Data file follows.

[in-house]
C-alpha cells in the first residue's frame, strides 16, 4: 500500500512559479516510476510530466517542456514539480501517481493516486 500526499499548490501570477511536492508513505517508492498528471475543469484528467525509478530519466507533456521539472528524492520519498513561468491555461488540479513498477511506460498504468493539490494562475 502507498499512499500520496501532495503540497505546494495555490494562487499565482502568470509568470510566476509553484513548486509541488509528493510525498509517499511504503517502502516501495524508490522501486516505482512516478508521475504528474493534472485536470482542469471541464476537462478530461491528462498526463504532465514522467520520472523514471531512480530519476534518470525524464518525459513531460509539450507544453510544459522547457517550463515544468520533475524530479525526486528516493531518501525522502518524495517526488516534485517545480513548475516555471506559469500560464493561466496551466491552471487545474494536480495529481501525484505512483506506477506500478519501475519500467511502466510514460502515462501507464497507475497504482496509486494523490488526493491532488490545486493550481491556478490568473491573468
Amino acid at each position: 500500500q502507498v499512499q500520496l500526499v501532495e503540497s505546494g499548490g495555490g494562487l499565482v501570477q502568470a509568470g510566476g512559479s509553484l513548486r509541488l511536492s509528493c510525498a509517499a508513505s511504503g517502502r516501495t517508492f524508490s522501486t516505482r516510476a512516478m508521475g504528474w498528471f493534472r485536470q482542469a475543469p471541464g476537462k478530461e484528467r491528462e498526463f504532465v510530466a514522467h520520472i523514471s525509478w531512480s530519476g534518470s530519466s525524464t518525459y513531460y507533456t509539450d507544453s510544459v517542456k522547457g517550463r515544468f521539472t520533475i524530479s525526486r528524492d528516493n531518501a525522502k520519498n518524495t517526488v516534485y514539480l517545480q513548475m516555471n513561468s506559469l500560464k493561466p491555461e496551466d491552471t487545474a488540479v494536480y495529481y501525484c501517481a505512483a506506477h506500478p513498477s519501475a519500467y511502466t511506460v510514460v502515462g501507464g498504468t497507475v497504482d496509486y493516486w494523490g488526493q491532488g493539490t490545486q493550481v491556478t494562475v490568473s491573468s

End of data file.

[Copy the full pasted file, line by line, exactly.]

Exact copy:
[in-house]
C-alpha cells in the first residue's frame, strides 16, 4: 500500500512559479516510476510530466517542456514539480501517481493516486 500526499499548490501570477511536492508513505517508492498528471475543469484528467525509478530519466507533456521539472528524492520519498513561468491555461488540479513498477511506460498504468493539490494562475 502507498499512499500520496501532495503540497505546494495555490494562487499565482502568470509568470510566476509553484513548486509541488509528493510525498509517499511504503517502502516501495524508490522501486516505482512516478508521475504528474493534472485536470482542469471541464476537462478530461491528462498526463504532465514522467520520472523514471531512480530519476534518470525524464518525459513531460509539450507544453510544459522547457517550463515544468520533475524530479525526486528516493531518501525522502518524495517526488516534485517545480513548475516555471506559469500560464493561466496551466491552471487545474494536480495529481501525484505512483506506477506500478519501475519500467511502466510514460502515462501507464497507475497504482496509486494523490488526493491532488490545486493550481491556478490568473491573468
Amino acid at each position: 500500500q502507498v499512499q500520496l500526499v501532495e503540497s505546494g499548490g495555490g494562487l499565482v501570477q502568470a509568470g510566476g512559479s509553484l513548486r509541488l511536492s509528493c510525498a509517499a508513505s511504503g517502502r516501495t517508492f524508490s522501486t516505482r516510476a512516478m508521475g504528474w498528471f493534472r485536470q482542469a475543469p471541464g476537462k478530461e484528467r491528462e498526463f504532465v510530466a514522467h520520472i523514471s525509478w531512480s530519476g534518470s530519466s525524464t518525459y513531460y507533456t509539450d507544453s510544459v517542456k522547457g517550463r515544468f521539472t520533475i524530479s525526486r528524492d528516493n531518501a525522502k520519498n518524495t517526488v516534485y514539480l517545480q513548475m516555471n513561468s506559469l500560464k493561466p491555461e496551466d491552471t487545474a488540479v494536480y495529481y501525484c501517481a505512483a506506477h506500478p513498477s519501475a519500467y511502466t511506460v510514460v502515462g501507464g498504468t497507475v497504482d496509486y493516486w494523490g488526493q491532488g493539490t490545486q493550481v491556478t494562475v490568473s491573468s